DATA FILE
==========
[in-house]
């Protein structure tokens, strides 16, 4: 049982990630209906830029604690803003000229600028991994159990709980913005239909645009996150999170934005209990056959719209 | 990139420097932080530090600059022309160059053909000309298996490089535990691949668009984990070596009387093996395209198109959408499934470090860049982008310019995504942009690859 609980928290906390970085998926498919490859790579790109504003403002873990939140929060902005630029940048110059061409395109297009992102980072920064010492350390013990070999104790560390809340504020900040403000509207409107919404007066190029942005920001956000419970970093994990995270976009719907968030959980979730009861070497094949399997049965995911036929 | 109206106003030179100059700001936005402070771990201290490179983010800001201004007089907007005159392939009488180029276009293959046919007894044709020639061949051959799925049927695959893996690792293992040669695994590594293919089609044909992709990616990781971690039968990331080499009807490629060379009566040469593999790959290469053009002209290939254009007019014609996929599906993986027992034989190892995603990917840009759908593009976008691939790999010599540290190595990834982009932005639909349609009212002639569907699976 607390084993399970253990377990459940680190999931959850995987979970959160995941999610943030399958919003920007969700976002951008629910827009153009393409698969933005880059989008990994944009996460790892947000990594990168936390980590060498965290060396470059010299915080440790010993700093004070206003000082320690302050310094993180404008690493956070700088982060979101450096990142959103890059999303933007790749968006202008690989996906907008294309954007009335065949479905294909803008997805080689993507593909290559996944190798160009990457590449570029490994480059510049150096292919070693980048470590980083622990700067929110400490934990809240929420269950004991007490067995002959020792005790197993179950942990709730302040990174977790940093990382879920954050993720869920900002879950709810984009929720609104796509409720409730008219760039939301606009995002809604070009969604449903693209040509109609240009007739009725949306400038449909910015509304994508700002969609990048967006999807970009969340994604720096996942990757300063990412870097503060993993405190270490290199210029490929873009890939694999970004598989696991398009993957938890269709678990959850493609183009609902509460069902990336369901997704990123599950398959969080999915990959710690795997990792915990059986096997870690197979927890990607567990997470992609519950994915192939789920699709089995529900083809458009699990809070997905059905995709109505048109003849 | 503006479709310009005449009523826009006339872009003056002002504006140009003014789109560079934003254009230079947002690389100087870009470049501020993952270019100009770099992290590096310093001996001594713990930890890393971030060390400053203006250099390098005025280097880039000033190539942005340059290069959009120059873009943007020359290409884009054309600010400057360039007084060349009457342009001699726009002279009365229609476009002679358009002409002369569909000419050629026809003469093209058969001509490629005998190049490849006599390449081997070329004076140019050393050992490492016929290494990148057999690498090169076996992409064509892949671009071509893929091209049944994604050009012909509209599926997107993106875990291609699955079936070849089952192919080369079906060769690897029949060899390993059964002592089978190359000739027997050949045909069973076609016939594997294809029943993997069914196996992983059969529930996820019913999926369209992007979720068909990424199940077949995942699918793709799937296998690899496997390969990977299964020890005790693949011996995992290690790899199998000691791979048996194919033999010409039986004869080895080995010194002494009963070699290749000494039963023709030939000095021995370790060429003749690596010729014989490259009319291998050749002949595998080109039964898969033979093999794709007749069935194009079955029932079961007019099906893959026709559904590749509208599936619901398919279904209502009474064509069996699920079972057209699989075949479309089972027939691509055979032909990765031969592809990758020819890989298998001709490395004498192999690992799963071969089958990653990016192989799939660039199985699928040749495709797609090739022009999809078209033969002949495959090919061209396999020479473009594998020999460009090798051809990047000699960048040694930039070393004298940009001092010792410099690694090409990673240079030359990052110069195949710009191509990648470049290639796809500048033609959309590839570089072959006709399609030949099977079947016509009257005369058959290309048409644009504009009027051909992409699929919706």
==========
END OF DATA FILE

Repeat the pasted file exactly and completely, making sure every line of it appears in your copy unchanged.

[in-house]
């Protein structure tokens, strides 16, 4: 049982990630209906830029604690803003000229600028991994159990709980913005239909645009996150999170934005209990056959719209 | 990139420097932080530090600059022309160059053909000309298996490089535990691949668009984990070596009387093996395209198109959408499934470090860049982008310019995504942009690859 609980928290906390970085998926498919490859790579790109504003403002873990939140929060902005630029940048110059061409395109297009992102980072920064010492350390013990070999104790560390809340504020900040403000509207409107919404007066190029942005920001956000419970970093994990995270976009719907968030959980979730009861070497094949399997049965995911036929 | 109206106003030179100059700001936005402070771990201290490179983010800001201004007089907007005159392939009488180029276009293959046919007894044709020639061949051959799925049927695959893996690792293992040669695994590594293919089609044909992709990616990781971690039968990331080499009807490629060379009566040469593999790959290469053009002209290939254009007019014609996929599906993986027992034989190892995603990917840009759908593009976008691939790999010599540290190595990834982009932005639909349609009212002639569907699976 607390084993399970253990377990459940680190999931959850995987979970959160995941999610943030399958919003920007969700976002951008629910827009153009393409698969933005880059989008990994944009996460790892947000990594990168936390980590060498965290060396470059010299915080440790010993700093004070206003000082320690302050310094993180404008690493956070700088982060979101450096990142959103890059999303933007790749968006202008690989996906907008294309954007009335065949479905294909803008997805080689993507593909290559996944190798160009990457590449570029490994480059510049150096292919070693980048470590980083622990700067929110400490934990809240929420269950004991007490067995002959020792005790197993179950942990709730302040990174977790940093990382879920954050993720869920900002879950709810984009929720609104796509409720409730008219760039939301606009995002809604070009969604449903693209040509109609240009007739009725949306400038449909910015509304994508700002969609990048967006999807970009969340994604720096996942990757300063990412870097503060993993405190270490290199210029490929873009890939694999970004598989696991398009993957938890269709678990959850493609183009609902509460069902990336369901997704990123599950398959969080999915990959710690795997990792915990059986096997870690197979927890990607567990997470992609519950994915192939789920699709089995529900083809458009699990809070997905059905995709109505048109003849 | 503006479709310009005449009523826009006339872009003056002002504006140009003014789109560079934003254009230079947002690389100087870009470049501020993952270019100009770099992290590096310093001996001594713990930890890393971030060390400053203006250099390098005025280097880039000033190539942005340059290069959009120059873009943007020359290409884009054309600010400057360039007084060349009457342009001699726009002279009365229609476009002679358009002409002369569909000419050629026809003469093209058969001509490629005998190049490849006599390449081997070329004076140019050393050992490492016929290494990148057999690498090169076996992409064509892949671009071509893929091209049944994604050009012909509209599926997107993106875990291609699955079936070849089952192919080369079906060769690897029949060899390993059964002592089978190359000739027997050949045909069973076609016939594997294809029943993997069914196996992983059969529930996820019913999926369209992007979720068909990424199940077949995942699918793709799937296998690899496997390969990977299964020890005790693949011996995992290690790899199998000691791979048996194919033999010409039986004869080895080995010194002494009963070699290749000494039963023709030939000095021995370790060429003749690596010729014989490259009319291998050749002949595998080109039964898969033979093999794709007749069935194009079955029932079961007019099906893959026709559904590749509208599936619901398919279904209502009474064509069996699920079972057209699989075949479309089972027939691509055979032909990765031969592809990758020819890989298998001709490395004498192999690992799963071969089958990653990016192989799939660039199985699928040749495709797609090739022009999809078209033969002949495959090919061209396999020479473009594998020999460009090798051809990047000699960048040694930039070393004298940009001092010792410099690694090409990673240079030359990052110069195949710009191509990648470049290639796809500048033609959309590839570089072959006709399609030949099977079947016509009257005369058959290309048409644009504009009027051909992409699929919706």